Upon her return from Ireland, she was absent from several Friday groups. I eventually learned she’d been diagnosed with lung cancer. When she reappeared at the cafe one Friday, I asked if I could be of any help. I had, in the past, after she broke her arm, ferried her back and forth to our writing group. I offered to do so again, an offer she took me up on.
Chemo began her treatment regimen, once a week for 5 weeks. I couldn’t leave her to sit through chemo alone, so I sat with her and became proficient at chemo jokes involving “cocktails.” There were frequent doctor’s appointments and I started accompanying her on those as well, as a second set of ears to what was happening. I got a crash course in small-cell lung cancer. It’s a type of cancer that has a high incidence of metastisizing to the brain, so once chemo was done, radiation of the brain was next. Radiation was every day for 3 weeks, a break, and repeat. They gave us a tag for the dashboard of my car that allowed us to park for free, close to the hospital.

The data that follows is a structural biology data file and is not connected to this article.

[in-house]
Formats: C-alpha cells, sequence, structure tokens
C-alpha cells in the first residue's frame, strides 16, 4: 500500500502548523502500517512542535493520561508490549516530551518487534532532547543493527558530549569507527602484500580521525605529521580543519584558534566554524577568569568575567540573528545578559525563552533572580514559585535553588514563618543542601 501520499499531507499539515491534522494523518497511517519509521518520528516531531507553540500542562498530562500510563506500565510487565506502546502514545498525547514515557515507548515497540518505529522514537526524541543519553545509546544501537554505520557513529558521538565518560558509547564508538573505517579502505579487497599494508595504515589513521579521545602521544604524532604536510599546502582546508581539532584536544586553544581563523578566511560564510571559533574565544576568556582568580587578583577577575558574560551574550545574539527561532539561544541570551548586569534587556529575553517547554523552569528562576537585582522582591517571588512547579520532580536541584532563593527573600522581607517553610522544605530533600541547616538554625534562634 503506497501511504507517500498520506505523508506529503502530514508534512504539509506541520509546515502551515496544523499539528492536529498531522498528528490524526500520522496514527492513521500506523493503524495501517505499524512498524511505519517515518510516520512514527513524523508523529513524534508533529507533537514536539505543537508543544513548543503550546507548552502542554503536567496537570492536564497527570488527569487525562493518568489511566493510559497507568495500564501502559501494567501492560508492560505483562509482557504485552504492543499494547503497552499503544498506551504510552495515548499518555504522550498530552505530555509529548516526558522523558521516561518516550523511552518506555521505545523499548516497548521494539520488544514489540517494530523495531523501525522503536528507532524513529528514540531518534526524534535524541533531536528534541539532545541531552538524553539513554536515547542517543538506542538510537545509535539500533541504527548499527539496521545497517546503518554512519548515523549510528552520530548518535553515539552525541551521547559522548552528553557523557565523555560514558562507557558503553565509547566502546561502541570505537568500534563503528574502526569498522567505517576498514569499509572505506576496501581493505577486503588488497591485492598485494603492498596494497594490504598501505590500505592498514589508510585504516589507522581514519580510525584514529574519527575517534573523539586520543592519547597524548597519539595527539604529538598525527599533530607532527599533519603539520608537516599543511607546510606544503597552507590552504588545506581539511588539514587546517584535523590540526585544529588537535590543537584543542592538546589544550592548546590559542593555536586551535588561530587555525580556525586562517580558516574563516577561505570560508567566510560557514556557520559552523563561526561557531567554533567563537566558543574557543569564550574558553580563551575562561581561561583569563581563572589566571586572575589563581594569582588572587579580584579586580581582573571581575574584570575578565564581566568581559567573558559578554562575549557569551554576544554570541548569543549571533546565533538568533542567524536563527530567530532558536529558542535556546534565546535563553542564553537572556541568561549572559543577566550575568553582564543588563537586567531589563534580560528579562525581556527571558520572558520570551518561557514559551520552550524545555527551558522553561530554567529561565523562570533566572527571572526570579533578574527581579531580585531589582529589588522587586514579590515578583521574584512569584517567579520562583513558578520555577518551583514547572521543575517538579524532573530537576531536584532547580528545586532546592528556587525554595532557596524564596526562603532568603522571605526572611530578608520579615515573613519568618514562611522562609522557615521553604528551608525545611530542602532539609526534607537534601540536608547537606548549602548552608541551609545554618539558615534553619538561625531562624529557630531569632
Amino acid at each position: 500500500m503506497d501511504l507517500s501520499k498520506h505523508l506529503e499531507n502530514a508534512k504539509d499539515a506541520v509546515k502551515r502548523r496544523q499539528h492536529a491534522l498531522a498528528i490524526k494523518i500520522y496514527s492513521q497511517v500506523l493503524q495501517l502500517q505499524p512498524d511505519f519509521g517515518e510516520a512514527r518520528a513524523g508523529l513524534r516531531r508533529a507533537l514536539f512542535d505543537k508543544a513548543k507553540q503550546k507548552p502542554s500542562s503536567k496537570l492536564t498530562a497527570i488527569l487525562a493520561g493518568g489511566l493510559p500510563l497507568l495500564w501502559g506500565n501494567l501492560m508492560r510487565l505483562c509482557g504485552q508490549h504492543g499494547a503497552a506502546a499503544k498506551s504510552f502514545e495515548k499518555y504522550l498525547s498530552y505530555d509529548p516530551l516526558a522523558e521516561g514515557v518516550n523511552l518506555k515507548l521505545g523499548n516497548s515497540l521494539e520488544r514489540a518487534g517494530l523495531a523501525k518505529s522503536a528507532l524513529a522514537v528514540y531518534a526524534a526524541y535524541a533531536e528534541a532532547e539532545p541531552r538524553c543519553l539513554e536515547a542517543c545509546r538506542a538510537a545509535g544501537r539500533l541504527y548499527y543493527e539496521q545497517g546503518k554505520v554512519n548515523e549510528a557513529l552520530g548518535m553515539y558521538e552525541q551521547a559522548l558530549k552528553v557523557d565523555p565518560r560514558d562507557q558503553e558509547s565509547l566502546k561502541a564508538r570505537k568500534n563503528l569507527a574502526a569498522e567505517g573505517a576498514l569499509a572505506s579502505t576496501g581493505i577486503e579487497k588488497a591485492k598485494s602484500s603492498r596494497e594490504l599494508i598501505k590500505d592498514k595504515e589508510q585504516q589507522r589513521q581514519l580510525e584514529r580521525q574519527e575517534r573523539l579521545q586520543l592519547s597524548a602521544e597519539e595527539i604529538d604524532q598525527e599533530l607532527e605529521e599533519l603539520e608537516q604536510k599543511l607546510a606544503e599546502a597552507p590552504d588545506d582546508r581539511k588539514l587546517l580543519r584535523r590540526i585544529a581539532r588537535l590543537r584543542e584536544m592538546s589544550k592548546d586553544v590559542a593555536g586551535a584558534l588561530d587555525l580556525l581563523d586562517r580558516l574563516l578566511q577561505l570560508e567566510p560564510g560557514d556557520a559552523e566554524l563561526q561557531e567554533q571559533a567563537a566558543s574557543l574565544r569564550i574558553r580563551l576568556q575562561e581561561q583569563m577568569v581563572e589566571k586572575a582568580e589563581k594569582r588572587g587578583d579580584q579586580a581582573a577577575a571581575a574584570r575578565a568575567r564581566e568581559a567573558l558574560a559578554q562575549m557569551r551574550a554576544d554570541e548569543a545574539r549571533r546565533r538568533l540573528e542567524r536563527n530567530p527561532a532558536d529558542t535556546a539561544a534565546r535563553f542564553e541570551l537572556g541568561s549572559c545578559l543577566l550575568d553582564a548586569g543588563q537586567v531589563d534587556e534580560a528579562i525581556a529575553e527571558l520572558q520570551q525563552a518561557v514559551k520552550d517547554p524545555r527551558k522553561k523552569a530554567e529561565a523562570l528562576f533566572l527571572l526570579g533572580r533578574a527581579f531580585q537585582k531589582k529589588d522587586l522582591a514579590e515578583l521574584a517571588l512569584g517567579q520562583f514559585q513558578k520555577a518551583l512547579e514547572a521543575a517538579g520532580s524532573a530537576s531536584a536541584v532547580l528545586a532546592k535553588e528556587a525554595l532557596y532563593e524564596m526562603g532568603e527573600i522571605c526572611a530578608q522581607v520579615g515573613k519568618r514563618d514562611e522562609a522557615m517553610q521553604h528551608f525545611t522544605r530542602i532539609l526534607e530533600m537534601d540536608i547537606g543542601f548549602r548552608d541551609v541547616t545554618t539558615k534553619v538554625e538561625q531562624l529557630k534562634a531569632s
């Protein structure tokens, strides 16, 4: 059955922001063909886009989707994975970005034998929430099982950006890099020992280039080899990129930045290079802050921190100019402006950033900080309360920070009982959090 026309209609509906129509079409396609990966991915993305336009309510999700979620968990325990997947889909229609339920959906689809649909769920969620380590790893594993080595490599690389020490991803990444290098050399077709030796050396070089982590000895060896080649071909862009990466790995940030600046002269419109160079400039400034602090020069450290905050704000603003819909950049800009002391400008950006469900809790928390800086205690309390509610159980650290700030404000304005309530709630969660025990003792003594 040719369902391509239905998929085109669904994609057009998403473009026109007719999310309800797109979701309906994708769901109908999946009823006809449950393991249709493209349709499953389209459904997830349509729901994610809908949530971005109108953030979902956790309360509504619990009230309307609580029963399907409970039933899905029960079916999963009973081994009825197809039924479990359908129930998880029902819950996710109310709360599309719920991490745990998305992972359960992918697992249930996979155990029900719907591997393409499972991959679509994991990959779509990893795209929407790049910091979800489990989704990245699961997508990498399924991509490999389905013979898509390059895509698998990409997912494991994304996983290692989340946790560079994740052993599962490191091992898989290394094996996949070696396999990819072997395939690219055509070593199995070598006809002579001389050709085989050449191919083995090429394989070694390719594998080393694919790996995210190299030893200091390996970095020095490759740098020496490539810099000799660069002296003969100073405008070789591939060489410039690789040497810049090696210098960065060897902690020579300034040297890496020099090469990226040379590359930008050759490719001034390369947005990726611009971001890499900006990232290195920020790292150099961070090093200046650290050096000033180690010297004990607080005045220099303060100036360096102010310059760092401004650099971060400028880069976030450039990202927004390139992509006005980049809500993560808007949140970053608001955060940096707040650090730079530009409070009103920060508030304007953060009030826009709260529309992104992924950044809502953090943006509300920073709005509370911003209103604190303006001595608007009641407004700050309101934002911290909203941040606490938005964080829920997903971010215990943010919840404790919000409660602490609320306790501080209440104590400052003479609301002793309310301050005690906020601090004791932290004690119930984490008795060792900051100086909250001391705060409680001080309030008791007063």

For the first Women’s March in Seattle, in January 2017, she was disappointed not to be able to join in, so I knit her a pussy hat, which she loved and wore throughout her treatment which lasted until June. In the car back and forth, we’d have long conversations about the state of politics and I worried about Trump’s effect on her health.
Each day, I’d pick her up, carrying her purse and walker as she clung to the rail and eased herself down three flights of steps, across the broken concrete of her crumbling apartment complex to my car. I’d settle her into my front seat, fold her walker into my trunk and we’d be off. We’d do the waiting room puzzles and meet with the oncologist who grew increasingly agitated at her decline. She didn’t heed his recommendations to get out of the house and walk, preferring the comfort of her worn recliner in front of the TV. In her nicotine-yellowed apartment, thick layers of dust coated book-filled shelving that groaned under the weight, a collection of frogs lined every surface. The carpet was patterned with cigarette burns. I dared not enter the kitchen.
Eventually, as predicted, the cancer in her lungs became a glioblastoma of the brain, an incurable and terminal disease. Ironically, the lung cancer was gone. Seizures in her right arm, resulted in several late-night ambulance trips to the ER. The first couple of times, she was admitted to the Neuro unit where I’d visit her, armed with non-fat lattes and blue bags of chocolate truffles. The ER visits became more frequent, so I’d arrive and calm her and simply drive her home again, since the neuro unit had no cure on offer.
The seizures left her right hand debilitated, unable to write, rendering the poet wordless. This was her true death.